A new report from the CDC details how services for HIV, sexual health, and viral hepatitis were affected in the aftermath of the COVID-19 pandemic, according to data from 2019 and 2020.
A new report from the CDC details how services for HIV, sexual health, and viral hepatitis in England were adversely affected in the aftermath of the COVID-19 pandemic by the reallocation of health care staff, as well as the introduction of social and physical distancing measures in March 2020. Data from 2019 and 2020 were compared.
Among the items most affected by the pandemic, the new report in Emerging Infectious Diseases details, were testing for sexually transmitted infections (STIs), HIV, and hepatitis; in-person services, such as vaccination; treatment for hepatitis C infection (HCV); and equal access to care resulting from the switch to remote services.
“In England, surveillance of STIs, HIV, and hepatitis relies on patient-level data on consultations, tests, diagnoses, vaccinations, treatment, and outcomes from sexual health services (SHS), general practitioners, hospital outpatient clinics, and drug treatment centers ,” the authors wrote. “Given the disruption in routine reporting in 2020, when possible, we analyzed data from clinics and laboratories who provided complete reports for January–September in both 2019 and 2020.”
Overall, the testing numbers bear out a precipitous drop: 77% and 71% decreases were seen in testing for HIV and STIs, respectively, from January through April 2020. When looking at January to September 2020, the numbers show drops of just 36% and 28%, respectively—but these were still lower than the same period in 2019.
In contrast, online access to self-testing kits between April and September 2020 accounted for more than 63% of HIV and more than 51% of STI tests ordered compared with 25% and 22%, respectively for the same period in 2019—with individuals receiving their results via text message, email, letter, or online.
When age and sexual identity were considered, the following results were seen for HIV and STI testing:
- By age grouping, rates declined the most for persons aged 15 to 19 years and 45 years and older, from January to April 2020 vs persons aged 20 to 44 years; These age groups also had the slowest returns to prepandemic testing levels from June to September 2020
- By sexual orientation, heterosexual or bisexual women and heterosexual men had the largest proportional declines in testing vs men who have sex with men (MSM) and lesbian and other women who have sex exclusively with women; heterosexual men had the slowest recovery to prepandemic levels
- By race, Asians, Blacks, and others had the steepest declines in testing; recovery to prepandemic levels was slowest among Blacks
Testing rates for hepatitis A (HAV), hepatitis B (HBV), and HCV declined 63%, 61%, and 74%, respectively, from January to April 2020, with testing for HCV remaining 58% lower in September 2020 vs 2019. For hepatitis infection testing in the community, there was almost a complete dropoff: 98%.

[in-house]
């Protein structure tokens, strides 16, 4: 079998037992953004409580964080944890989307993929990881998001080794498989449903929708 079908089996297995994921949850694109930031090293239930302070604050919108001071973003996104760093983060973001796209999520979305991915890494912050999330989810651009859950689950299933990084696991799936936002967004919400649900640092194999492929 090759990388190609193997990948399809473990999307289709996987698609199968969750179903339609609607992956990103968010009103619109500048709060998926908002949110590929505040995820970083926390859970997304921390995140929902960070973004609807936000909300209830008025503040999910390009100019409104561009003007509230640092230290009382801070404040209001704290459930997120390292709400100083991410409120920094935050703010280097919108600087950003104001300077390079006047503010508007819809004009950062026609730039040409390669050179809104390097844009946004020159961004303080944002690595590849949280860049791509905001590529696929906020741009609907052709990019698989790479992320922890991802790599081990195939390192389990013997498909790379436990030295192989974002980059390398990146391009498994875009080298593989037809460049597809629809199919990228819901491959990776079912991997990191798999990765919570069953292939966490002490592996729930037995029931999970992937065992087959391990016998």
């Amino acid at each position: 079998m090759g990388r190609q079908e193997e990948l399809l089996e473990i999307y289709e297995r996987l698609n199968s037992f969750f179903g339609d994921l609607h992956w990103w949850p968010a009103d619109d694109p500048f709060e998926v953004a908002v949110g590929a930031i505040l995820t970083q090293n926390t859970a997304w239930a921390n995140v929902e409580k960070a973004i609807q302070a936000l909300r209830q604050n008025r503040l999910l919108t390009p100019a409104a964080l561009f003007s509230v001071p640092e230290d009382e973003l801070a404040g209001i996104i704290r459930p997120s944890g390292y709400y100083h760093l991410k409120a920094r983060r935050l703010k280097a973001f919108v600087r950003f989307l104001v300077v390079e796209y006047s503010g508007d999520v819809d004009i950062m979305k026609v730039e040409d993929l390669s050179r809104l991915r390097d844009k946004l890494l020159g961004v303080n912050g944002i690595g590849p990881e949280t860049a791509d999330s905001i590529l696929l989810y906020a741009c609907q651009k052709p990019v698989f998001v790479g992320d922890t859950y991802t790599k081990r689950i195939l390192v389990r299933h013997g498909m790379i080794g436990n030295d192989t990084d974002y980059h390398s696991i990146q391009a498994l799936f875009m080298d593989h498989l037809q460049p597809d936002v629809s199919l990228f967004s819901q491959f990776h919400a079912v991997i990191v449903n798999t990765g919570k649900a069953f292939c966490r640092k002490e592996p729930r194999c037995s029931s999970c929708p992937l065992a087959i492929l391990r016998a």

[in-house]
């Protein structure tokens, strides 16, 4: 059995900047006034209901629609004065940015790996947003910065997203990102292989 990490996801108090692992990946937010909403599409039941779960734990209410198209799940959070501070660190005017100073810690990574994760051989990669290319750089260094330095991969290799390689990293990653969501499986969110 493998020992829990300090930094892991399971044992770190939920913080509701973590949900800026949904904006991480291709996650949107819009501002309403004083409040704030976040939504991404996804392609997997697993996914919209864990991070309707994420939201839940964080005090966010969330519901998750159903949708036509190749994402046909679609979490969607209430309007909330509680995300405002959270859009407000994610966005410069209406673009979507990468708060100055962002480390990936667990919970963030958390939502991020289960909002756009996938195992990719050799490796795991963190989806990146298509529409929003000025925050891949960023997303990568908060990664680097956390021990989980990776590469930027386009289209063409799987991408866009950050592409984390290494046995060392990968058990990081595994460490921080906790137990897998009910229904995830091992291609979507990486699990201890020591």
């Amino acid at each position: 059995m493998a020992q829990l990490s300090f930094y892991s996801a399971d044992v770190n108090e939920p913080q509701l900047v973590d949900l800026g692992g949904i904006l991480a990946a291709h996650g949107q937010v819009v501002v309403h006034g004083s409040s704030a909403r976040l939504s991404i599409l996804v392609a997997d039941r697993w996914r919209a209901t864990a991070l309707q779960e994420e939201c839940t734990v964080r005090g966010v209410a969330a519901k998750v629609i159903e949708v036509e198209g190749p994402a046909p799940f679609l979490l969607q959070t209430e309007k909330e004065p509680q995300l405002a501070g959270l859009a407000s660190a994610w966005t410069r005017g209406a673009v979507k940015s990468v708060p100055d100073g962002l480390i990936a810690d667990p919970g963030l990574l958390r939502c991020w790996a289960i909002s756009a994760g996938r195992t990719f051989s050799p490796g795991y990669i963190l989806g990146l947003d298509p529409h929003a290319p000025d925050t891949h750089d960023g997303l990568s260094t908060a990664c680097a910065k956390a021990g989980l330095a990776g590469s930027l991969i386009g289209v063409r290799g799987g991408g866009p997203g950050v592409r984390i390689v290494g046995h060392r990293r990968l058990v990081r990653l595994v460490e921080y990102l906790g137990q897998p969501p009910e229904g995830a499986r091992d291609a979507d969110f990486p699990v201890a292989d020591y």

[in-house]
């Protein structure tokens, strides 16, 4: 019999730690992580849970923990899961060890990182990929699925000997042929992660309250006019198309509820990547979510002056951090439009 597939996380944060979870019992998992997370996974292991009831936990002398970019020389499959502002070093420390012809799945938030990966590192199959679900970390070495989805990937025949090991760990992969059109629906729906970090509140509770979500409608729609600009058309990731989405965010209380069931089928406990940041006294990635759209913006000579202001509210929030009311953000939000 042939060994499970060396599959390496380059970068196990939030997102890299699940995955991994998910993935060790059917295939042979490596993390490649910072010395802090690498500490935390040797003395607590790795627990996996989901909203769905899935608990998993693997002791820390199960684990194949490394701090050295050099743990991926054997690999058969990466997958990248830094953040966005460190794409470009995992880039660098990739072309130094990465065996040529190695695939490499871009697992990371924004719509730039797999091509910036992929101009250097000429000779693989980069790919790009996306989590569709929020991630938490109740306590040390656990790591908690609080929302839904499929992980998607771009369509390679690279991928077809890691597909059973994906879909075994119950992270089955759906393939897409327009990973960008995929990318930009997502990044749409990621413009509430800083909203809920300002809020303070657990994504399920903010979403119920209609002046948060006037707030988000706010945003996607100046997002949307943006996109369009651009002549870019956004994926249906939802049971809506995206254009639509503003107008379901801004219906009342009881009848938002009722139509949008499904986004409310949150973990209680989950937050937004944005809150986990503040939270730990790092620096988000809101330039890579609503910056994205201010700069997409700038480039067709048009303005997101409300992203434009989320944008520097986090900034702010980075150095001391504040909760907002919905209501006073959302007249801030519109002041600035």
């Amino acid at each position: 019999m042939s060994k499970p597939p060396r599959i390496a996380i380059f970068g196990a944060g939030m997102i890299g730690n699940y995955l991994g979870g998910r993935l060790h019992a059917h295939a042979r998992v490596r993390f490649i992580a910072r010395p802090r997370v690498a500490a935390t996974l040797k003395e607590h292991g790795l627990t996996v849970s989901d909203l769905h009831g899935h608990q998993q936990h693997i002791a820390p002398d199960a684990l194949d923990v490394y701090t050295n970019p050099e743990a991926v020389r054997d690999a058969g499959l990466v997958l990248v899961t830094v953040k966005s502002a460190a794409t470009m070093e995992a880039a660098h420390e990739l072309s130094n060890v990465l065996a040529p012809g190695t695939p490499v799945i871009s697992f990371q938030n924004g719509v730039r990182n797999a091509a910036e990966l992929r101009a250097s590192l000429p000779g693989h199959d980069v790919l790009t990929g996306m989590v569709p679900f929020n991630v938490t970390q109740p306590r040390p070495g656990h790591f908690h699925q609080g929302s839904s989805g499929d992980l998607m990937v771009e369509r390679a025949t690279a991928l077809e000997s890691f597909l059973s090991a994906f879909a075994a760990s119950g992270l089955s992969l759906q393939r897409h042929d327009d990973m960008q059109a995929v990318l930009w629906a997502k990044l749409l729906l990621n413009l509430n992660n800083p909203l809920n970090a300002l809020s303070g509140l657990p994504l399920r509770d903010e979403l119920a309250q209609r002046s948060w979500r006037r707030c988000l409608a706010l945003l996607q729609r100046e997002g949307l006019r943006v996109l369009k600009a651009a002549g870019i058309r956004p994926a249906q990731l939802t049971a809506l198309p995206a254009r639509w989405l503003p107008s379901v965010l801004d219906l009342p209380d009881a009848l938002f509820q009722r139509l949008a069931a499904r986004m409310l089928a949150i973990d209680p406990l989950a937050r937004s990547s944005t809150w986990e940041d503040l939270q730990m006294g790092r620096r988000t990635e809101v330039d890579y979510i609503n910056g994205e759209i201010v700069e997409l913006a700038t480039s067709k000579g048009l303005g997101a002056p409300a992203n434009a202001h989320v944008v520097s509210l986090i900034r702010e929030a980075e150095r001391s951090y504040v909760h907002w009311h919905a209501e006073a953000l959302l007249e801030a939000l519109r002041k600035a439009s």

As with the testing rate decreases, resultant diagnoses saw drops as well:
- Bacterial STI positivity: 12% in January 2020
- HBV and HCV positivity: from 0.8% to 0.4% and 2.8% to 1.4%, respectively, from January to April 2020
- HIV positivity: from 0.10% to 0.09% for September 2019 vs 2020, respectively
Partial recoveries were seen with the STI and hepatitis positivity rates, but these were mixed and 2020 rates still remained below those from 2019 for the early part of the years. As for the HIV positivity rates, these remained consistently high for most of 2020, peaking at 0.20% in April 2020, before the September drop.
Vaccination rates were also affected, as seen by first doses among MSM. There was a 97% drop for HAV and human papillomavirus (HPV) and a 96% drop for HBV—both from January through April 2020. Again, despite a reported May 2020 increase, overall rates by September 2020 were still lower vs 2019 for HAV , HBC, and HPV—each by more than 50%.
For HCV treatment initiation, September 2020 saw levels 27% lower vs the same month in 2019. Drug services and prisons had the largest declines in HCV treatment referrals.
The report authors wrote that their findings are backed by data from staff and peer-support surveys and community drug treatment services, and they proposed that the drops they saw may be the result of reduced exposure, “leading to fewer opportunities for socializing and meeting sexual partners.” However, there is a cause for concern in this, especially for HCV, as treatment interruption can lead to a higher risk of long-term adverse effects, the authors noted.
Moving forward, they urged for study on how the switch to remote services may have contributed to health inequalities, particularly for socially disadvantaged and excluded groups and minority populations. Plans may also need to be formulated for persons who inject drugs, as they are at a greater risk of harm and bloodborne viruses.
Mitchell HD, Vilaplana TG, Mandal S, et al. Effects of COVID-19 pandemic response on service provision for sexually transmitted infections, HIV, and viral hepatitis, England. Emerg Infect Dis. 2022;28(3):739-742. doi:10.3201/eid2803.211998